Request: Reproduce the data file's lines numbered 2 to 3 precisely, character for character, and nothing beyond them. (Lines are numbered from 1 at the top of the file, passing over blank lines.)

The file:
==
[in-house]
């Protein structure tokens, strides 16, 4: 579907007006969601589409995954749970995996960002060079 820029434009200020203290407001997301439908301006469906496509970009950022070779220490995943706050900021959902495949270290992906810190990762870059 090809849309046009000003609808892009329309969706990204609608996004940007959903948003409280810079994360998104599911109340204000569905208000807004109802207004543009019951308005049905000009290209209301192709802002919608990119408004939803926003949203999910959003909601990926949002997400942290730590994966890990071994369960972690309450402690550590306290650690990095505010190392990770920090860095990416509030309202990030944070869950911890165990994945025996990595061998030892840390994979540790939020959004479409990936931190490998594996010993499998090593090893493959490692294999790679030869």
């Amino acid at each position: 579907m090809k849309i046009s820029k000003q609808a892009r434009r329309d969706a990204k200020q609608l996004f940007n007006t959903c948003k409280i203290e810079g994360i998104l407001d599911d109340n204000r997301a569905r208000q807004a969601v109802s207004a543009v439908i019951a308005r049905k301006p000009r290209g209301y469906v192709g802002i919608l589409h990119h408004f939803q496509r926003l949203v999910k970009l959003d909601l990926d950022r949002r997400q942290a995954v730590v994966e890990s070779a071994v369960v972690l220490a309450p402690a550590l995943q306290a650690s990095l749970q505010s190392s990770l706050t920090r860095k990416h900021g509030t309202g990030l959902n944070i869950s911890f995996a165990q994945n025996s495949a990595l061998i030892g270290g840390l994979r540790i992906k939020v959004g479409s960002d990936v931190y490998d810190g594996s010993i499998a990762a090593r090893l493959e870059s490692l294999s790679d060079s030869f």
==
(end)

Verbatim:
């Protein structure tokens, strides 16, 4: 579907007006969601589409995954749970995996960002060079 820029434009200020203290407001997301439908301006469906496509970009950022070779220490995943706050900021959902495949270290992906810190990762870059 090809849309046009000003609808892009329309969706990204609608996004940007959903948003409280810079994360998104599911109340204000569905208000807004109802207004543009019951308005049905000009290209209301192709802002919608990119408004939803926003949203999910959003909601990926949002997400942290730590994966890990071994369960972690309450402690550590306290650690990095505010190392990770920090860095990416509030309202990030944070869950911890165990994945025996990595061998030892840390994979540790939020959004479409990936931190490998594996010993499998090593090893493959490692294999790679030869």
């Amino acid at each position: 579907m090809k849309i046009s820029k000003q609808a892009r434009r329309d969706a990204k200020q609608l996004f940007n007006t959903c948003k409280i203290e810079g994360i998104l407001d599911d109340n204000r997301a569905r208000q807004a969601v109802s207004a543009v439908i019951a308005r049905k301006p000009r290209g209301y469906v192709g802002i919608l589409h990119h408004f939803q496509r926003l949203v999910k970009l959003d909601l990926d950022r949002r997400q942290a995954v730590v994966e890990s070779a071994v369960v972690l220490a309450p402690a550590l995943q306290a650690s990095l749970q505010s190392s990770l706050t920090r860095k990416h900021g509030t309202g990030l959902n944070i869950s911890f995996a165990q994945n025996s495949a990595l061998i030892g270290g840390l994979r540790i992906k939020v959004g479409s960002d990936v931190y490998d810190g594996s010993i499998a990762a090593r090893l493959e870059s490692l294999s790679d060079s030869f």